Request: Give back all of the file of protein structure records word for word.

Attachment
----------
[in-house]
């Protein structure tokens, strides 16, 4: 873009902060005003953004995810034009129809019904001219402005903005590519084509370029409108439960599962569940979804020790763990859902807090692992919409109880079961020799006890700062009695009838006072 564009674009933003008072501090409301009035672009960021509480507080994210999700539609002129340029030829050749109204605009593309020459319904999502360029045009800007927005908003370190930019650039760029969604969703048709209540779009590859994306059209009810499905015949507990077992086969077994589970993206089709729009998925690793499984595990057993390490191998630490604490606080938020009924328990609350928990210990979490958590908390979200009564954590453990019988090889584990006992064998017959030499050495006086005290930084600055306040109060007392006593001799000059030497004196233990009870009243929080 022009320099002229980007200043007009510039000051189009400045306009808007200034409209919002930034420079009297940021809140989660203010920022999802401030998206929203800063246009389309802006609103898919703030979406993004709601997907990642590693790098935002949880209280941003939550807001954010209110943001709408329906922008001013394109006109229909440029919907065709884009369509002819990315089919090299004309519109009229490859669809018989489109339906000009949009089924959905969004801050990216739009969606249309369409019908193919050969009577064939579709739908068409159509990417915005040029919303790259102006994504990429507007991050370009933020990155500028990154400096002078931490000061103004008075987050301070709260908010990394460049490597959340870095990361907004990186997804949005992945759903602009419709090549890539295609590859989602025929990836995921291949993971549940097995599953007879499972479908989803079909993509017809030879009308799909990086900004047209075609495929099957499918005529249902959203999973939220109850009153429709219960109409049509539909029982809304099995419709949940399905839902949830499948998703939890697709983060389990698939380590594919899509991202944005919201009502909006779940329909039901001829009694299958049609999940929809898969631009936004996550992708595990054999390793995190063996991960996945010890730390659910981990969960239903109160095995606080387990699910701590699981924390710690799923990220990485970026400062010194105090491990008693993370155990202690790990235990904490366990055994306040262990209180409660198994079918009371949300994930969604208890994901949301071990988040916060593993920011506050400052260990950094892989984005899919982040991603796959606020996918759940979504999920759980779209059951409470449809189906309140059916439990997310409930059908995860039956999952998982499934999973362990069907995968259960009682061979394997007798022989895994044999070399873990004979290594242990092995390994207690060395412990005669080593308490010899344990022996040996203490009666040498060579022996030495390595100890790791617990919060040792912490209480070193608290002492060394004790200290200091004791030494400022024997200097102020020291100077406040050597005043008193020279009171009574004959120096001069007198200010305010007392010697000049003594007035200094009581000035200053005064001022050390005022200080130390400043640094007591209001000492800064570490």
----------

[in-house]
């Protein structure tokens, strides 16, 4: 873009902060005003953004995810034009129809019904001219402005903005590519084509370029409108439960599962569940979804020790763990859902807090692992919409109880079961020799006890700062009695009838006072 564009674009933003008072501090409301009035672009960021509480507080994210999700539609002129340029030829050749109204605009593309020459319904999502360029045009800007927005908003370190930019650039760029969604969703048709209540779009590859994306059209009810499905015949507990077992086969077994589970993206089709729009998925690793499984595990057993390490191998630490604490606080938020009924328990609350928990210990979490958590908390979200009564954590453990019988090889584990006992064998017959030499050495006086005290930084600055306040109060007392006593001799000059030497004196233990009870009243929080 022009320099002229980007200043007009510039000051189009400045306009808007200034409209919002930034420079009297940021809140989660203010920022999802401030998206929203800063246009389309802006609103898919703030979406993004709601997907990642590693790098935002949880209280941003939550807001954010209110943001709408329906922008001013394109006109229909440029919907065709884009369509002819990315089919090299004309519109009229490859669809018989489109339906000009949009089924959905969004801050990216739009969606249309369409019908193919050969009577064939579709739908068409159509990417915005040029919303790259102006994504990429507007991050370009933020990155500028990154400096002078931490000061103004008075987050301070709260908010990394460049490597959340870095990361907004990186997804949005992945759903602009419709090549890539295609590859989602025929990836995921291949993971549940097995599953007879499972479908989803079909993509017809030879009308799909990086900004047209075609495929099957499918005529249902959203999973939220109850009153429709219960109409049509539909029982809304099995419709949940399905839902949830499948998703939890697709983060389990698939380590594919899509991202944005919201009502909006779940329909039901001829009694299958049609999940929809898969631009936004996550992708595990054999390793995190063996991960996945010890730390659910981990969960239903109160095995606080387990699910701590699981924390710690799923990220990485970026400062010194105090491990008693993370155990202690790990235990904490366990055994306040262990209180409660198994079918009371949300994930969604208890994901949301071990988040916060593993920011506050400052260990950094892989984005899919982040991603796959606020996918759940979504999920759980779209059951409470449809189906309140059916439990997310409930059908995860039956999952998982499934999973362990069907995968259960009682061979394997007798022989895994044999070399873990004979290594242990092995390994207690060395412990005669080593308490010899344990022996040996203490009666040498060579022996030495390595100890790791617990919060040792912490209480070193608290002492060394004790200290200091004791030494400022024997200097102020020291100077406040050597005043008193020279009171009574004959120096001069007198200010305010007392010697000049003594007035200094009581000035200053005064001022050390005022200080130390400043640094007591209001000492800064570490």